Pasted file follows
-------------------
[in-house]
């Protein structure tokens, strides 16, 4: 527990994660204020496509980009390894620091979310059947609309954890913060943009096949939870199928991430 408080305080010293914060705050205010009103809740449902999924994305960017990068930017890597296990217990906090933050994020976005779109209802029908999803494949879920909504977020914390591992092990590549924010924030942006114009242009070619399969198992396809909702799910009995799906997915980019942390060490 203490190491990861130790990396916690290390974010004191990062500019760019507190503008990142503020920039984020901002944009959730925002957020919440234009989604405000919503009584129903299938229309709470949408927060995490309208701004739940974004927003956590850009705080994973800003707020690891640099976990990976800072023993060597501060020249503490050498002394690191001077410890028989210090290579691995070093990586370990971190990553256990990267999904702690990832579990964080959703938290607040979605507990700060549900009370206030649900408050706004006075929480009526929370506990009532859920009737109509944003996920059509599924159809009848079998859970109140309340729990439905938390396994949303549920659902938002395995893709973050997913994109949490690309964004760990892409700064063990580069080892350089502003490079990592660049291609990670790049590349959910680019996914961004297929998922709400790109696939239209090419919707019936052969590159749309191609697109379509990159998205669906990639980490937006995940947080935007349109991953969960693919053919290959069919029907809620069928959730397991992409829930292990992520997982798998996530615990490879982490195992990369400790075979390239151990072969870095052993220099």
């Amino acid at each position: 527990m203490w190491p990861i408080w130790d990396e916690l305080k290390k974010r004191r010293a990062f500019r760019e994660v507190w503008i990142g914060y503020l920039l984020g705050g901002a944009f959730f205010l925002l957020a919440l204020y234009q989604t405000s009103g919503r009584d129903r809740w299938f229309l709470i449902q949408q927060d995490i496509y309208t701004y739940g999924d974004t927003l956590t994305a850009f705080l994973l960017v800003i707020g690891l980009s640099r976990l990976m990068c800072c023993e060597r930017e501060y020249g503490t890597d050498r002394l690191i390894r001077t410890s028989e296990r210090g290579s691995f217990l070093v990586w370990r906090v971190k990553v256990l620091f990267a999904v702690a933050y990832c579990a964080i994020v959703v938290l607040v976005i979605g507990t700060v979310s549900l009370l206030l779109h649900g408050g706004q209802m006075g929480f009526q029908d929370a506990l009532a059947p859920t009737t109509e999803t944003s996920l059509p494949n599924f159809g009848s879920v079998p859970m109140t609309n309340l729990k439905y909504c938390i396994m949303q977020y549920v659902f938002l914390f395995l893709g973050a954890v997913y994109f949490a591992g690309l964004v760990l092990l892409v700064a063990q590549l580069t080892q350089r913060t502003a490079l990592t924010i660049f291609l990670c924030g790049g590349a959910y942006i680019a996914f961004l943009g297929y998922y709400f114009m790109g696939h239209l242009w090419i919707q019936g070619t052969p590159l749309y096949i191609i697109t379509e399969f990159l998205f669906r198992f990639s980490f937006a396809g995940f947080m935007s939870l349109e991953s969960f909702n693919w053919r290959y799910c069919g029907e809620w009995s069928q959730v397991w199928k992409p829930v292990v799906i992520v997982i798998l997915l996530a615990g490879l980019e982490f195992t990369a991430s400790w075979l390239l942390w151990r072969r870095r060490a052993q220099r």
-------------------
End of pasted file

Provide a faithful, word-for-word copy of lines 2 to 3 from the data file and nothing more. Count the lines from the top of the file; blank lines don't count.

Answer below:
């Protein structure tokens, strides 16, 4: 527990994660204020496509980009390894620091979310059947609309954890913060943009096949939870199928991430 408080305080010293914060705050205010009103809740449902999924994305960017990068930017890597296990217990906090933050994020976005779109209802029908999803494949879920909504977020914390591992092990590549924010924030942006114009242009070619399969198992396809909702799910009995799906997915980019942390060490 203490190491990861130790990396916690290390974010004191990062500019760019507190503008990142503020920039984020901002944009959730925002957020919440234009989604405000919503009584129903299938229309709470949408927060995490309208701004739940974004927003956590850009705080994973800003707020690891640099976990990976800072023993060597501060020249503490050498002394690191001077410890028989210090290579691995070093990586370990971190990553256990990267999904702690990832579990964080959703938290607040979605507990700060549900009370206030649900408050706004006075929480009526929370506990009532859920009737109509944003996920059509599924159809009848079998859970109140309340729990439905938390396994949303549920659902938002395995893709973050997913994109949490690309964004760990892409700064063990580069080892350089502003490079990592660049291609990670790049590349959910680019996914961004297929998922709400790109696939239209090419919707019936052969590159749309191609697109379509990159998205669906990639980490937006995940947080935007349109991953969960693919053919290959069919029907809620069928959730397991992409829930292990992520997982798998996530615990490879982490195992990369400790075979390239151990072969870095052993220099």
């Amino acid at each position: 527990m203490w190491p990861i408080w130790d990396e916690l305080k290390k974010r004191r010293a990062f500019r760019e994660v507190w503008i990142g914060y503020l920039l984020g705050g901002a944009f959730f205010l925002l957020a919440l204020y234009q989604t405000s009103g919503r009584d129903r809740w299938f229309l709470i449902q949408q927060d995490i496509y309208t701004y739940g999924d974004t927003l956590t994305a850009f705080l994973l960017v800003i707020g690891l980009s640099r976990l990976m990068c800072c023993e060597r930017e501060y020249g503490t890597d050498r002394l690191i390894r001077t410890s028989e296990r210090g290579s691995f217990l070093v990586w370990r906090v971190k990553v256990l620091f990267a999904v702690a933050y990832c579990a964080i994020v959703v938290l607040v976005i979605g507990t700060v979310s549900l009370l206030l779109h649900g408050g706004q209802m006075g929480f009526q029908d929370a506990l009532a059947p859920t009737t109509e999803t944003s996920l059509p494949n599924f159809g009848s879920v079998p859970m109140t609309n309340l729990k439905y909504c938390i396994m949303q977020y549920v659902f938002l914390f395995l893709g973050a954890v997913y994109f949490a591992g690309l964004v760990l092990l892409v700064a063990q590549l580069t080892q350089r913060t502003a490079l990592t924010i660049f291609l990670c924030g790049g590349a959910y942006i680019a996914f961004l943009g297929y998922y709400f114009m790109g696939h239209l242009w090419i919707q019936g070619t052969p590159l749309y096949i191609i697109t379509e399969f990159l998205f669906r198992f990639s980490f937006a396809g995940f947080m935007s939870l349109e991953s969960f909702n693919w053919r290959y799910c069919g029907e809620w009995s069928q959730v397991w199928k992409p829930v292990v799906i992520v997982i798998l997915l996530a615990g490879l980019e982490f195992t990369a991430s400790w075979l390239l942390w151990r072969r870095r060490a052993q220099r």